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More than 100 court martials for mistreatment in Iraq, Afghanistan: US

10 May, 2006

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GENEVA: The United States has held 103 courts martial following investigations into allegations of mistreatment of detainees in Iraq and Afghanistan, a US official told the UN’s top anti-torture body Monday.

Another 170 investigations are still under way, US Deputy Assistant Secretary of Defense Charles Stimson said during Washington’s first appearance before the UN Committee on Torture since President George W. Bush unleashed a "war on terror".

US officials challenged a limited survey released by the advocacy group Human Rights Watch during the hearing.

"To date there have been 103 courts martial, 89 service members were convicted which represents an 86-percent conviction rate," Stimpson told the panel of 10 legal experts.

Stimpson did not state exactly where the detainees were held but insisted that official attempts to root out torture and mistreatment among troops deployed in Iraq and Afghanistan were more extensive than human rights groups had revealed.

Nineteen of the convictions involved sentences of at least one year, while 28 servicemen or women were thrown out of the US military, he added.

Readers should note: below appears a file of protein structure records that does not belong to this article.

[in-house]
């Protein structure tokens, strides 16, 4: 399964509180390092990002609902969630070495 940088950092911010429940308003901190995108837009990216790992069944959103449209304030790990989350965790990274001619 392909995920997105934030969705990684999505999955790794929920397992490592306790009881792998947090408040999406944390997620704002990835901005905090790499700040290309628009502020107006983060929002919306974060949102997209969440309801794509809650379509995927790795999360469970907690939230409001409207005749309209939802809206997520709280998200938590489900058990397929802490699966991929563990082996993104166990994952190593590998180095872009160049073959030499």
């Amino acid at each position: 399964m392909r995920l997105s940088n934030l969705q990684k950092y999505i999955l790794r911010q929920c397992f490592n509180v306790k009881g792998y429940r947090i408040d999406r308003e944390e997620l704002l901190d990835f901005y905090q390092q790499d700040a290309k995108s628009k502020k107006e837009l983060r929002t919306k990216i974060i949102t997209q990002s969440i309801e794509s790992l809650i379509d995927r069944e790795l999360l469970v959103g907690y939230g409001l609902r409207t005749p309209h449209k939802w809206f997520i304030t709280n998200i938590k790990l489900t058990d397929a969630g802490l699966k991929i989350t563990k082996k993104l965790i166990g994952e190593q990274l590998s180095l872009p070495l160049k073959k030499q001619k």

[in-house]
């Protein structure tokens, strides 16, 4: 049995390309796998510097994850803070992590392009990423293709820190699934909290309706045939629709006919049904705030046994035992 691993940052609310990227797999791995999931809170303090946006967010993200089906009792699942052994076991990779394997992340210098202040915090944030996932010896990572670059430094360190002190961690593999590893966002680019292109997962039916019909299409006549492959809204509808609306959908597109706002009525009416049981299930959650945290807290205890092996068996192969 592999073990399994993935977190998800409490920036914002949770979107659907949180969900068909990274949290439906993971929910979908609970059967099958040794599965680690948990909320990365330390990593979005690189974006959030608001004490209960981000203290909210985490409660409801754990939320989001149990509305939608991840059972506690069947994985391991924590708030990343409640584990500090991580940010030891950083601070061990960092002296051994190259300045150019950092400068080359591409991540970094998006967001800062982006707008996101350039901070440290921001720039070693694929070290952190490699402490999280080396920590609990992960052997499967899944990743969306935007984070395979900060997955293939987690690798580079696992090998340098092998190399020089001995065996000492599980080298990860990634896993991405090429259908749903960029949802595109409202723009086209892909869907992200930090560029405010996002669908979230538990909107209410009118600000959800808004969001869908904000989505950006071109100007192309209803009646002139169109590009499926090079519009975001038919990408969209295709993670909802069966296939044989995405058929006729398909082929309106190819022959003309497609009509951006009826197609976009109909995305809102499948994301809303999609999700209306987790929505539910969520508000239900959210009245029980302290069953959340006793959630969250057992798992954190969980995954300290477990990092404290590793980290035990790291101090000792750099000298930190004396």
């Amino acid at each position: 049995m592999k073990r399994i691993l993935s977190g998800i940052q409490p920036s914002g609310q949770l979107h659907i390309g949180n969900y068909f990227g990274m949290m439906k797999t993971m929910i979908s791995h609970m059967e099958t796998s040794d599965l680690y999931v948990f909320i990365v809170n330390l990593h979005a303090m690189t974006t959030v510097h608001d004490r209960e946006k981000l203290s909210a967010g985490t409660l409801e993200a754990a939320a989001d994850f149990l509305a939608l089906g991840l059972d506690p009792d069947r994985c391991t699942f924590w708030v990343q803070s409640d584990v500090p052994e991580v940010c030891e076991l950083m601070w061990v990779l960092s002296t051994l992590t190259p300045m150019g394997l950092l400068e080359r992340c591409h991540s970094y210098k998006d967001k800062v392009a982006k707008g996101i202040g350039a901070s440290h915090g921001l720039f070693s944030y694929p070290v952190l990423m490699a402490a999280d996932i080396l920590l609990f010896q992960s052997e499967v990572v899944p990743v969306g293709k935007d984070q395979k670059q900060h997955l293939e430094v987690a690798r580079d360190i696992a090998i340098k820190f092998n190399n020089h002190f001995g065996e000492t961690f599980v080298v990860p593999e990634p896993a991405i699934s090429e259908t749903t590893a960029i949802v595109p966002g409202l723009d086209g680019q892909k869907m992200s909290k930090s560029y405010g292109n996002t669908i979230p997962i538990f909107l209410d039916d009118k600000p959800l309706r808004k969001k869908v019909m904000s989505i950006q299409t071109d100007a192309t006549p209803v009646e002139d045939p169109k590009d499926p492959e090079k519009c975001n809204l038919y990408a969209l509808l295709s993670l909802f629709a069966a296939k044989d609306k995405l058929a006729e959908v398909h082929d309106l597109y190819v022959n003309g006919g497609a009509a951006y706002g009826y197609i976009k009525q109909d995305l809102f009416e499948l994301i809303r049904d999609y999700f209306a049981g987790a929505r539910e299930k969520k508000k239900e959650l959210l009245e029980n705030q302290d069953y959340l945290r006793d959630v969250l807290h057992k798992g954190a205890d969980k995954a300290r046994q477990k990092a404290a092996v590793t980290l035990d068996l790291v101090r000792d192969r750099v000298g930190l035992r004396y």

They include a string of prosecutions following revelations in 2004 of mistreament of Iraqi prisoners at Abu Ghraib prison.

Human Rights Watch’s survey covered publicly available information about 600 investigations that resulted in 54 courts martial for mistreatment and 40 sentences, relating to Iraq, Afghanistan and Guantanamo Bay, Cuba.

The United States delegation reiterated that the use of torture or cruel, inhumane and degrading treatment by the US military or intelligence services was outlawed, wherever they may be operating.

The UN committee, made up of legal experts, regularly reviews the record of the 141 countries that have ratified the Convention Against Torture.

It has little power except to highlight or criticise problems that it decides need correcting.

Following Monday’s final session on the United States, the panel’s findings are expected to be released on May 19.

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